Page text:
In an 1806 treatise, Christian Schubart described D-sharp minor as a key which expresses “feelings of the anxiety of the soul’s deepest distress, of brooding despair, of blackest depression, of the most gloomy condition of the soul.” Schubart concluded with the chilling statement, “If ghosts could speak, their speech would approximate this key.”
In the early twentieth century, expressive variations between keys became blurred following the adoption of equal temperament in tuning. Still, J.S. Bach’s Prelude and Fugue No. 8 in D-sharp minor, BWV 877 conveys the edginess of this remote key, with its six sharps. It’s part of the second book of The Well-Tempered Clavier, in which Bach moves through all twenty four keys “for the profit and use of musical youth desirous of learning, and especially for the pastime of those already skilled in this study.”
The Prelude, cast in two sections, is a two-part invention made up of imitative counterpoint. Stylistically, it suggests the Allemande, a solemn, moderate-tempo German courtly dance. The four-voice fugue’s opening subject is filled with melancholy and longing. Unfolding with double inverted counterpoint, it builds in tension with wrenching harmonic surprises. In the final measures, the principle subject appears in mirror inversion between the soprano and tenor line.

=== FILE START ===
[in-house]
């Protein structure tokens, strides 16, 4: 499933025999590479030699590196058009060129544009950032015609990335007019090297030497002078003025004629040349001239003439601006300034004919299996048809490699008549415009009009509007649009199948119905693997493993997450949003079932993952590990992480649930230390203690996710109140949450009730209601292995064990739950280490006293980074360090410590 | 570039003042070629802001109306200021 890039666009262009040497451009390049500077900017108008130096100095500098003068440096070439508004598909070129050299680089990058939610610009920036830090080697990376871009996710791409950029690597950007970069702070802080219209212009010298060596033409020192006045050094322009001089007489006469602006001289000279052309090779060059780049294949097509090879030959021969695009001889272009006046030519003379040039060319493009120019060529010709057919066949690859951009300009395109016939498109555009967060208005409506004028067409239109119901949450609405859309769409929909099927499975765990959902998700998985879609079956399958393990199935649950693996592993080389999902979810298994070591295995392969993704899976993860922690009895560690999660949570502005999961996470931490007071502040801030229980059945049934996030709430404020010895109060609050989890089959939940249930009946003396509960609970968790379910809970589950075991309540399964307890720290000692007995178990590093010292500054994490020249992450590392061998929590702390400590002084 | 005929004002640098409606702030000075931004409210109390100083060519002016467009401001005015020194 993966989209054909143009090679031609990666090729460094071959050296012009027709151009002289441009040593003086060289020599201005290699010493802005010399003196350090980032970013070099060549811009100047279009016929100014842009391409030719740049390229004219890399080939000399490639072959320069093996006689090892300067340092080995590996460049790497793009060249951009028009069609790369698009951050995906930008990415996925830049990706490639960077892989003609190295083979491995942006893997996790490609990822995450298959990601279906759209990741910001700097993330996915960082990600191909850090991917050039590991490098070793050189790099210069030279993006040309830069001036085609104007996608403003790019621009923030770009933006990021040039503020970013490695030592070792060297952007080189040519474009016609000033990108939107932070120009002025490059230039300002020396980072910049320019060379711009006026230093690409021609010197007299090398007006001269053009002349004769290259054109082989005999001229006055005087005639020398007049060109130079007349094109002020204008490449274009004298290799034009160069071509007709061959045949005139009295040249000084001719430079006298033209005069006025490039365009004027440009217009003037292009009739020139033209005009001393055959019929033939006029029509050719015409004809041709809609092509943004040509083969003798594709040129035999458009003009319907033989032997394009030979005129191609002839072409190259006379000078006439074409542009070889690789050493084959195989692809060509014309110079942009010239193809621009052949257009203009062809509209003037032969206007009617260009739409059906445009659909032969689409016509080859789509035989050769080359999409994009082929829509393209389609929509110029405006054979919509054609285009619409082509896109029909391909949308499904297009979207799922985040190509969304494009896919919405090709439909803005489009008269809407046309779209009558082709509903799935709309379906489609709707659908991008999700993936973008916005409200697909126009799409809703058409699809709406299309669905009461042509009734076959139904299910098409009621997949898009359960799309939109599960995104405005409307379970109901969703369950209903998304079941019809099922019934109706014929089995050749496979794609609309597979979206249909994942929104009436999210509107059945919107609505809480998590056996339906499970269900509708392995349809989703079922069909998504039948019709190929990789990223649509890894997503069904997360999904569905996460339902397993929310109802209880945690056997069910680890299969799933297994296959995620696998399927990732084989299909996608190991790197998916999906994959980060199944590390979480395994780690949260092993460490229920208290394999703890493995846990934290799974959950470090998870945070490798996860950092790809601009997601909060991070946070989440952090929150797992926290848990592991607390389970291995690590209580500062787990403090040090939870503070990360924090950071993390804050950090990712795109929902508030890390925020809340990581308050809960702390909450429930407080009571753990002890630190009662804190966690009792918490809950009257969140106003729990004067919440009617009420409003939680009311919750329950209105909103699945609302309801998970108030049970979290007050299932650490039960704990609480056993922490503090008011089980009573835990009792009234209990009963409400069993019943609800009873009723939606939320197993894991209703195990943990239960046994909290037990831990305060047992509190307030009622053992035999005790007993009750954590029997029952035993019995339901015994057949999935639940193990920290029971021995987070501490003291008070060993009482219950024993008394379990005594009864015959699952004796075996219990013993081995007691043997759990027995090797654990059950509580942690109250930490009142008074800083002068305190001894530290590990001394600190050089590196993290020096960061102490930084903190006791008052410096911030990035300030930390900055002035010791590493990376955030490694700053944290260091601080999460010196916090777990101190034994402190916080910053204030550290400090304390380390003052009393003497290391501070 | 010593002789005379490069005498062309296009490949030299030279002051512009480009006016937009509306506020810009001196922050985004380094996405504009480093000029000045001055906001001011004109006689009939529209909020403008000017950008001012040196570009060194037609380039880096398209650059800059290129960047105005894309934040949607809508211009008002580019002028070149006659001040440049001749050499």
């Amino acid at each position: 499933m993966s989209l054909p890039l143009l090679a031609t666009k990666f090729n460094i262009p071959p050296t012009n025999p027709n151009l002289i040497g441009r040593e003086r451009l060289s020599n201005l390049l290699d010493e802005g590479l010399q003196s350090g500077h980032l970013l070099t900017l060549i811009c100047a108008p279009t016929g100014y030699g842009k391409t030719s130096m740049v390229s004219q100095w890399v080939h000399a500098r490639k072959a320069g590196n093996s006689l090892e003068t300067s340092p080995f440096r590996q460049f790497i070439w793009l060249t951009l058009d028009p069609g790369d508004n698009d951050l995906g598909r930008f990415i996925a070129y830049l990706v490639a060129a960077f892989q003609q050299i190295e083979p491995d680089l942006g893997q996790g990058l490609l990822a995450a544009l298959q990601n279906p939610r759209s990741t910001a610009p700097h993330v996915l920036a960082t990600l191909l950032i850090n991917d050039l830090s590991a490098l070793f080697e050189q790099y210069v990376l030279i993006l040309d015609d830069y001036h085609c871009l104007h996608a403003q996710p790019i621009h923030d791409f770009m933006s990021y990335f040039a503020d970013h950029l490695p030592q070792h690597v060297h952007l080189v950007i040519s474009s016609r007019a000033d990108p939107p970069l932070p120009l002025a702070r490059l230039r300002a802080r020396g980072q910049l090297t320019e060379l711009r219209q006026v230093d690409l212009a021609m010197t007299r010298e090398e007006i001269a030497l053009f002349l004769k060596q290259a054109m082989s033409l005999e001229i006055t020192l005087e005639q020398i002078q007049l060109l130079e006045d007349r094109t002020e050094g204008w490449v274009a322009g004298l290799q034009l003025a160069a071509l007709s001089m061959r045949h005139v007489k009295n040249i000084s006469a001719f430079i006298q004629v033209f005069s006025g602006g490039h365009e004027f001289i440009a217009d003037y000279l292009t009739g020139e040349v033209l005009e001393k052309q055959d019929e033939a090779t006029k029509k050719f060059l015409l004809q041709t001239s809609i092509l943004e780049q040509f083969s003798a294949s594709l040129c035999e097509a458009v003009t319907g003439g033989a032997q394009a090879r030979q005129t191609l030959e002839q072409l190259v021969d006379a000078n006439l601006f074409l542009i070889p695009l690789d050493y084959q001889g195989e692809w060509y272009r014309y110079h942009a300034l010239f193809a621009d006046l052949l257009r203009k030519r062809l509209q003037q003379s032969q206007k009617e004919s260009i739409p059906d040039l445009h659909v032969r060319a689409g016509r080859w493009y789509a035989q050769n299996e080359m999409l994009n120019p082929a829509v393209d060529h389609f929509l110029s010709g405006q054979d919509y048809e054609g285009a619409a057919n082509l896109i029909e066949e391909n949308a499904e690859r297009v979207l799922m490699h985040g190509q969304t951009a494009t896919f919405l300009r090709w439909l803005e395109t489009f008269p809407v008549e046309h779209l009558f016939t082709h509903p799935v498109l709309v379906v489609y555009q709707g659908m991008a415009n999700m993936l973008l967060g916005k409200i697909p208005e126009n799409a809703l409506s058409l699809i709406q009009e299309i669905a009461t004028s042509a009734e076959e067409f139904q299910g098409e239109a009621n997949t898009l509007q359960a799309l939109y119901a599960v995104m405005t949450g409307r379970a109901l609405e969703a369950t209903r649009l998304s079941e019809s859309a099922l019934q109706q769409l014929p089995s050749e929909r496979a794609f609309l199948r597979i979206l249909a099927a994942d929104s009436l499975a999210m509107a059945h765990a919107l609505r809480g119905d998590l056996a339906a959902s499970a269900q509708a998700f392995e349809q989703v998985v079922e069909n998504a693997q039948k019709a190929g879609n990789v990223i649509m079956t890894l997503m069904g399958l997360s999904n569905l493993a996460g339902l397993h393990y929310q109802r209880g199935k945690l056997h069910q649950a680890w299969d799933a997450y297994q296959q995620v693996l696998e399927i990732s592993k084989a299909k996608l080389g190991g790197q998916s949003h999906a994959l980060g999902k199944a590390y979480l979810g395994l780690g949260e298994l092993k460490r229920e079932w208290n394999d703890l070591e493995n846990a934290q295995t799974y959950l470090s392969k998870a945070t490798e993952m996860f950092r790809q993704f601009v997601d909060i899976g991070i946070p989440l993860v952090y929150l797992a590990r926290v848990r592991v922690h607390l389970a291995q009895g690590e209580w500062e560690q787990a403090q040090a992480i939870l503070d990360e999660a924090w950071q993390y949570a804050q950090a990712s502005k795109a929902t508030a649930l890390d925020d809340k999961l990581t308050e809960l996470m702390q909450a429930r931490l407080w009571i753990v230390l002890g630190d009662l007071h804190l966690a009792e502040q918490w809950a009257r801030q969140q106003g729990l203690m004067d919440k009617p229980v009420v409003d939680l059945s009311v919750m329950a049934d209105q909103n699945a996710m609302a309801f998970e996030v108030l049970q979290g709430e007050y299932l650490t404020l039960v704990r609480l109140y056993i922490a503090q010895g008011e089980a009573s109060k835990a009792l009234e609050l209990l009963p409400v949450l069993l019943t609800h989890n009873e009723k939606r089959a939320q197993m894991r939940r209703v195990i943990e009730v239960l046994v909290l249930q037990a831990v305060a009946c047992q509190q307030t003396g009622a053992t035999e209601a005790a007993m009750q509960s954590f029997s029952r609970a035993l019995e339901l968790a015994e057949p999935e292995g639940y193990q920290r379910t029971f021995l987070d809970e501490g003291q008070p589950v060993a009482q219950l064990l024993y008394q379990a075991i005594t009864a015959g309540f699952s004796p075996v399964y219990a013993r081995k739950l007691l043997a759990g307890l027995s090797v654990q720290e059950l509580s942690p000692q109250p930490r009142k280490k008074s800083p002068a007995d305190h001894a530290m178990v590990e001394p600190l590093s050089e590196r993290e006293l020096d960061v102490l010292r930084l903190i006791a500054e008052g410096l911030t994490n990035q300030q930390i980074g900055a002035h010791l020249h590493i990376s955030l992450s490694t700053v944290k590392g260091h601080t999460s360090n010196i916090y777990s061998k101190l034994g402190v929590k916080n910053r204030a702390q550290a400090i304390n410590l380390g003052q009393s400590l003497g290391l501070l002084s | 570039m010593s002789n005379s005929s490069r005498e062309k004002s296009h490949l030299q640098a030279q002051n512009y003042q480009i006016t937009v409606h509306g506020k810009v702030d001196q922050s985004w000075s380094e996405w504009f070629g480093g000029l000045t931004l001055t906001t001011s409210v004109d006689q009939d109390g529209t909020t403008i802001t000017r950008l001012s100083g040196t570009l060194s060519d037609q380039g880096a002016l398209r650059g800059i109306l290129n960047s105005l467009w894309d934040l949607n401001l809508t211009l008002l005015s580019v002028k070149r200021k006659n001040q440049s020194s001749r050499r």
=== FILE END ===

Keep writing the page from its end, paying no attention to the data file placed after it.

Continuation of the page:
The German harpsichordist and pianist, Christine Schornsheim, recorded this performance in April, 2022 for the Netherlands Bach Society:
The tempestuous side of D-sharp minor emerges in Alexander Scriabin’s Étude, Op. 8, No. 12, composed 1894. This is bold, Romantic music filled with feverish passion and technical challenges which demand supreme virtuosity. The “ghosts” of this music are ferocious and swirling. Simultaneously, they push the music to the edge of terror and euphoria.
Daniil Trifonov gave this performance in Berlin in November of 2019: